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College List

nickthekidnickthekid 120 replies48 threadsRegistered User Junior Member
Is 7-8 target schools, 3-4 reach schools, and 3-4 safety schools a balanced and reasonable college list? Thanks.
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Replies to: College List

  • jackhitch1jackhitch1 6 replies1 threadsRegistered User New Member
    Applying to 13 schools(on the low end) is a lot of money to pay for applications. The only person who can deem the list reasonable is you. If you are okay with applying to that many schools, I see no problem.
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  • nickthekidnickthekid 120 replies48 threadsRegistered User Junior Member
    Yes I am willing to spend the time and money to apply to 13-16 schools. So would you say that is a balanced enough list, regardless of the price and size of it?
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  • eb23282eb23282 525 replies16 threadsRegistered User Member
    Seems like overkill to me. 4 safeties? 8 targets? What's the point?
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  • nickthekidnickthekid 120 replies48 threadsRegistered User Junior Member
    Maximize my chances, see which colleges give me the best financial aid package/merit scholarships.
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  • eb23282eb23282 525 replies16 threadsRegistered User Member
    then why stop at 13? Why not 25?
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  • nickthekidnickthekid 120 replies48 threadsRegistered User Junior Member
    Does that make sense? Or should I just apply to 5 and be happy?
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  • bjkmombjkmom 7942 replies158 threadsRegistered User Senior Member
    What matters most is what's OK with you and your parents, not us.

    That said, let's see whether we can save you some money.
    Let's start with those 3-4 safeties. Are they true safeties?? As in, you're pretty- very -- sure you'll get in and-- here's the important part-- you'll be happy to attend them?? If not, then find 2 or 3 safeties that meet that description.

    Now let's look at those 7-8 target schools. I'm guessing you could order them from best to worst? So could you cut the last 2 or 3 from that list and still be happy?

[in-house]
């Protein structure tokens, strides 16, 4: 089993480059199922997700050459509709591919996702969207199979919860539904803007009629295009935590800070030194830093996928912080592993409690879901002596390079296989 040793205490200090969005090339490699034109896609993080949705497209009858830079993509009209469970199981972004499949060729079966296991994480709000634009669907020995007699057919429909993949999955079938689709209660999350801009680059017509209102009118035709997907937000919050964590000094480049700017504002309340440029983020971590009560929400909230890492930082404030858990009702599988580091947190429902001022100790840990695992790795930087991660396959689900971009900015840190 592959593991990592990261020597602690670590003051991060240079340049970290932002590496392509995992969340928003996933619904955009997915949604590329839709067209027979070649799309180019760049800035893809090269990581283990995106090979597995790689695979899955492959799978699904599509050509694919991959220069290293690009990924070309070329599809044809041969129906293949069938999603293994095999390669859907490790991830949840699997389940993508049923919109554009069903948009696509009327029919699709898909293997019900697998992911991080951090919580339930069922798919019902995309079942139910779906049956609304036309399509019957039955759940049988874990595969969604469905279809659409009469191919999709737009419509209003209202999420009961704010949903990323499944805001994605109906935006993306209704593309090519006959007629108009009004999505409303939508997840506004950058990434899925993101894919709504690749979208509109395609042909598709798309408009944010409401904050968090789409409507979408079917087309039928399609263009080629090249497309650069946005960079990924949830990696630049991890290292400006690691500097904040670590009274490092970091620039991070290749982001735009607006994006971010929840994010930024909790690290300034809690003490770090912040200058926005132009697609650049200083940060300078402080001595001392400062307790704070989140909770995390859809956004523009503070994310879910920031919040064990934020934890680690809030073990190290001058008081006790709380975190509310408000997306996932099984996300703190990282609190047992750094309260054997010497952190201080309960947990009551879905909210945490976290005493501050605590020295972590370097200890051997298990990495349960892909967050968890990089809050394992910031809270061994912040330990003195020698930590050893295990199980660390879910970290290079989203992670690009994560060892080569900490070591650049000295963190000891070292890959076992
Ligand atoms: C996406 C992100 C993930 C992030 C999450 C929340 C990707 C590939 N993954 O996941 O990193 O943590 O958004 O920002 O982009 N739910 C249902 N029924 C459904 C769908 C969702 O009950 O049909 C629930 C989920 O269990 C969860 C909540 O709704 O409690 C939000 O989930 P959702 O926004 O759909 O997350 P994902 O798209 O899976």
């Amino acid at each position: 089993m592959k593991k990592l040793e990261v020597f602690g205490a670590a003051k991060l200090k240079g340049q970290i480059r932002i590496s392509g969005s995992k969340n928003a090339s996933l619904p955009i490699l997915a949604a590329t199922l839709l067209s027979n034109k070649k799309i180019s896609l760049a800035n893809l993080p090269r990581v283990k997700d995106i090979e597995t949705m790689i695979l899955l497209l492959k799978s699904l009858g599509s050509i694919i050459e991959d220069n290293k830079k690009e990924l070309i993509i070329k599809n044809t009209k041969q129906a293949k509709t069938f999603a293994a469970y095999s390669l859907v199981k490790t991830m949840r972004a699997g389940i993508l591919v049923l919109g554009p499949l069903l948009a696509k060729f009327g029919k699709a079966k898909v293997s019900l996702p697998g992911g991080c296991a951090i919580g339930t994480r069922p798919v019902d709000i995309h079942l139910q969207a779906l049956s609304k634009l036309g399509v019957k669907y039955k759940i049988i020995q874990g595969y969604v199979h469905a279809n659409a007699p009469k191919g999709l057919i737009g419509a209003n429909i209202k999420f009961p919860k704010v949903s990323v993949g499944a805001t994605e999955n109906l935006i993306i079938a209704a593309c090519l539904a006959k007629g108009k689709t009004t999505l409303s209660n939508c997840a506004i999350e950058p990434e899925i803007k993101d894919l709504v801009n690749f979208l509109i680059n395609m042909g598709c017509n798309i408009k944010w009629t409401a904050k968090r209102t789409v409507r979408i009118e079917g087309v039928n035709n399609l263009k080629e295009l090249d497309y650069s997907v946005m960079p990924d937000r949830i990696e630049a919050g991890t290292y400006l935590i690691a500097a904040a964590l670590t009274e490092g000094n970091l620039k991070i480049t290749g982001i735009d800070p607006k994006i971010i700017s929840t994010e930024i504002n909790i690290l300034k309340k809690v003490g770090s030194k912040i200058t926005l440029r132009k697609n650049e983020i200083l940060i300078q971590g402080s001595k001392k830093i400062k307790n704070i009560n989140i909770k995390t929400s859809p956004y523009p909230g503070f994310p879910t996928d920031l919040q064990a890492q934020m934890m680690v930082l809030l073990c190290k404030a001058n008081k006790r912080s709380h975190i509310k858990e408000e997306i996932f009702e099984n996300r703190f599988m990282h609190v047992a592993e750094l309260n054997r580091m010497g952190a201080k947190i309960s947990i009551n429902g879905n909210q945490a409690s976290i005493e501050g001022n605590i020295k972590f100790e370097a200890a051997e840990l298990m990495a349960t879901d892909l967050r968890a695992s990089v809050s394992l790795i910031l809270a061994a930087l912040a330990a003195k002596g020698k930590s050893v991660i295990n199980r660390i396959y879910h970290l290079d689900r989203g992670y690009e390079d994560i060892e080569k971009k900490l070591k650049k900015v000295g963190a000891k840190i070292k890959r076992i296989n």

And those 3-4 reach schools-- could you do the same? Order them from high to low, and lose the lowest?

    If so, then you've just dropped 5 or 6 schools from your list, and saved yourself a few hundred dollars.
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  • nickthekidnickthekid 120 replies48 threadsRegistered User Junior Member
    Thank you, that’s very helpful.
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  • KnowsstuffKnowsstuff 3971 replies16 threadsRegistered User Senior Member
    edited July 21
    So in my area of the country that is a pretty normal amount. But... (get some popcorn 🍿).....
    We started looking with my son at all the engineering schools that we thought we be a good fit. We looked at the top 50 schools and came away with 38!! (Looked online)
    Gave us a great appreciations for all the great schools out there. My sons real list was 5 -7 schools mixed with reaches, matches and safeties. His counselor said like 10 is too much but 7-8 was reasonable.
    But since we were willing to pay for it since we, the parents, were the ones scared since it's so competitive, he ended up applying to like 16 schools. After the fact and looking back it was just silly. He ended up getting pretty much accepted to his top 5 schools and still took time to decide between the top two.
    A good friend of ours told us (she is a real college counselor) that once you get past 10 it just makes it confusing for the students.
    Relook at all your choices. Maybe post them with your unweighted GPA and tests scores and we all might be able to offer you some insight.
    What happens on here at CC is that the student or parents think they have a good solid list of schools and they are like all reaches with the potential of not going to any of their college choices.
    edited July 21